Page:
Former President Donald Trump faces impeachment charges for “inciting an insurrection”

First time in U.S. history that a president is impeached twice

As New Year’s rolled around after an eventful 2020, shouting ‘Jumanji!’ at 12:00 a.m. seemed like the perfect thing to do to reset 2021 into a year filled with possibilities. After all, a new year brings new ideals, right? However, the events that are currently unfolding in only the first month of 2021 are not just new, but so historical that they will be forever etched into the United States’ chronicle. 


The Capitol Building Raid

Former President Donald Trump released a series of tweets during the first week of January, encouraging his supporters to object to Congress formally recognizing Joe Biden as the next President-elect.

On Jan. 6, Trump encouraged his crowd to march to the U.S. Capitol Building and protest the results of the election. As a result, crowds of pro-Trump rioters unlawfully broke and entered into the Capitol Building during the final confirmation vote on Biden’s victory. This insurrection marked only the second time in U.S. history that the Capitol Building was breached — the first being in 1814, a little over two centuries ago.

Almost immediately after the riot, Representative Ilhan Omar of Minnesota’s 5th District sent out a tweet stating her wish to draw up articles of impeachment against Trump for inciting violence and encouraging the attack on the Capitol, a sentiment shared by many politicians.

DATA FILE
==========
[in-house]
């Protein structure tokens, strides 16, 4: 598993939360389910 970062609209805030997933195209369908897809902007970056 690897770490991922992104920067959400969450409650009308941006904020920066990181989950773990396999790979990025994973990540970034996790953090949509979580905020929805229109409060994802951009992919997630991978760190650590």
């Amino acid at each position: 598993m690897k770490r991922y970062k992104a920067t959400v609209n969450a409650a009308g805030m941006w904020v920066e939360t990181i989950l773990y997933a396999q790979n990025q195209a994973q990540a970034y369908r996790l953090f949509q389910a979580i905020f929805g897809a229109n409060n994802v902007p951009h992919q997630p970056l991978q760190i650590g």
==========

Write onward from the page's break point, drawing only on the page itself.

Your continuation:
The House votes to proceed with impeachment

Exactly a week after Jan. 6, Speaker of the U.S. House of Representatives Nancy Pelosi banged her gavel on the House floor to announce the bipartisan agreement to impeach Trump for “incitement of insurrection,” as the first of the House’s official Articles of Impeachment states. 

“We know that the President of the United States incited this insurrection, this armed rebellion against our common country,” Pelosi said on the floor. 

The House vote came down to 232 to 197 — see the full breakdown of the vote here.

“He must go. He is a clear and present danger to the nation that we all love,” Pelosi said. 

10 House Republicans also joined the Democrats in the final verdict, including the House’s third-ranked Republican Liz Cheney.

“[Trump] summoned this mob, assembled the mob and lit the flame of this attack,” Cheney said to reporters. “There has never been a greater betrayal by a President of the United States of his office and his oath to the Constitution.” 


Pro-Trump supporters threaten representatives who voted for impeachment 

Those who voted to impeach Trump now fear for their lives, receiving calls for their resignations from their positions along with death threats toward themselves and their families from pro-Trump extremists.

Michigan’s Republican Representative Peter Meijer reported that the threats started coming in immediately after Wednesday’s impeachment vote. As a result, they filed for armed security to protect themselves. 

“Many of us are altering our routines, working to get body armor, which is a reimbursable purchase that we can make,” Meijer said. “Our expectation is that someone may try to kill us.”